Picture the scene- you're a young band with a massive countrywide following. You're noted for your explosive live shows which people would literally sell their mothers to attend. You've been signed on a six-album deal by PolyGram, who've arranged for your band to fly out to the south of France to record your first record with Manic Street Preachers producer Mike Hedges- on them, of course. Now supposing just days before you're due to set off, your lead singer quits, citing label pressure as his only reason and goes off to live on a hill in Italy. It's a nightmare situation but not the end of the world, right?
Now imagine that singer was Damien Rice.
This is exactly the quandary Kildare-born, Dublin-based alt. rockers Juniper found themselves in at the beginning of 1999. Their lead singer, the man we now know as the fragile soul behind 2002's surprise worldwide hit O
, decided he couldn't produce an album without total creative freedom. PolyGram wanted radio hits and the band agreed, so Damo packed his favourite sheep and walked off beneath a Tuscan sun. With two huge hits ('Weatherman' and 'The World Is Dead') already under their belt, the band was in no mood to call it quits. The four remaining regrouped as Bell X1, named after the first aircraft to break the sound barrier, with guitarist Paul Noonan taking over vocal duties.
is the group's third effort and, tellingly, their first not to contain a visible trace of their reclusive ex-cohort. Their first two releases (2000's Neither Am I
and 2002's Music In Mouth
) captured a band in flux, still working on a mix of old and new material, all the while exorcising old ghosts. Some things never change: few Irish bands can claim to go without the influence of Gallic indie rock gods The Frames, and Bell X1 are no exception, while no effort is made to wipe away the greasy handprint of Thom Yorke whose sense of melancholic nuance is not lost on the foursome.
On the other hand, many things do change- Flock
is a noticeably more mainstream album but, curiously, not in a bad way. Bands like Bell X1, in a sense, are born singles bands. Nobody could suspect Radiohead of ever compromising their art, yet they remain one of Britain's most enduring producers of singles, though they rarely if ever produce a bona fide 'hit.' The same can be said for Oasis, Coldplay and dozens of other bands. Bell X1 may never become huge outside their homeland but I'm certain the same principle applies. Any number of singles could be pulled from Flocks
- already 'Bigger Than Me,' 'Flame' and 'Rocky Took A Lover' have hit Irish radio- yet the album never feels remotely commercial
Without dwelling on the point too long, Flock
sounds like a band finally hitting their curve. Oasis did it with What's The Story
and the Verve did with Urban Hymns
(though perhaps it's ten years too early for comparisons)- they created albums that were simultaneously creative, original and packed with potential hits. 'Bigger Than Me' borrows a leaf from Bloc Party's tab book, placing a stomping post-punk riff/rhythm combination alongside a laid-back vocal which at times recalls U2. New single 'Flame' utilises full, lush electric guitar chords and a funky verse to create an odd 1999-meets-American Pie vibe that can only yield positive results.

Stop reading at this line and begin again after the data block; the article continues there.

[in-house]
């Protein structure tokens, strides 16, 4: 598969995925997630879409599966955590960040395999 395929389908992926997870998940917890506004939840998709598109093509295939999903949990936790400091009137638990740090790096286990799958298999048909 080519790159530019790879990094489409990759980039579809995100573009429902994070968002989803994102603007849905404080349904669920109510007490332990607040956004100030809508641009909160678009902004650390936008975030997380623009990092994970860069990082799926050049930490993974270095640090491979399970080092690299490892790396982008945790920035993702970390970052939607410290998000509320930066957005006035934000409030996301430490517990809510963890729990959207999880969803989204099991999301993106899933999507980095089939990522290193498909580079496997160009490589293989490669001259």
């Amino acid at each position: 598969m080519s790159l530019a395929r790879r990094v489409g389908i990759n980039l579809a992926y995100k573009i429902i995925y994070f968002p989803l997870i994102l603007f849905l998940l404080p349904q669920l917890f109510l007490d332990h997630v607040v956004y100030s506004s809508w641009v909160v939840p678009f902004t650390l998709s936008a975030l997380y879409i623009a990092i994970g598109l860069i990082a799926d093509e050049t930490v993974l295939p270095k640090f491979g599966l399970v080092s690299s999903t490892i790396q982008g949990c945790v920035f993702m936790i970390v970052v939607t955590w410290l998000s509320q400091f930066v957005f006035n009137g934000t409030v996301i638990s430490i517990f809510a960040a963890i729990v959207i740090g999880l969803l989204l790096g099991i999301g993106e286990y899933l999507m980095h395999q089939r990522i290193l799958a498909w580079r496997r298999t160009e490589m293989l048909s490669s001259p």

Lyrically, too, the album excels. Noonan's introspective wrangling contains neither the self-righteous projection Chris Martin is so fond of nor the blinkered self-debasement to which Thom Yorke is prone, yet his flourish for witty one-liners and stark real-life imagery exudes a charm all of its own. 'Rocky Took a Lover,' for instance, is a touching account of a real-life down-and-out who, for one day, finds himself a companion for the night. Despite itself, the song manages to include several tongue-in-cheek phrases as the pair share more words than fluids the morning after.
[She said] 'You're such an asshole when you're drunk'
He said 'At least I'm OK in the mornings'
She said 'I don't believe in any old Jesus
If there was a God, then why is my arse
The perfect height of kicking?'
Elsewhere, Noonan sees himself lashing out at the "cute hoors" who always take what they want and give nothing, 'makin' "V"s like Nixon'
always looking for the 'Reacharound.' On the superbly nuanced Coldplay-alike closer 'Lamposts' he can't bear to let go of his lover's hand though she's got her middle finger raised to him, while the light blues Natalie lingers on the repeated phrase 'history is written by the winners.'
Yeah, history is written by the winners and, truth be told, in twenty years (false prophet or not) history will be written by the likes of Chris Martin and not Paul Noonan. Nevertheless, Flock
is a superb option for those tired of Martin's quest for 'biggest sound in the world' and long for a time when Thom Yorke could reduce an audience to tears with little more than an acoustic guitar and his trademark mousy warble.
Rocky Took A Lover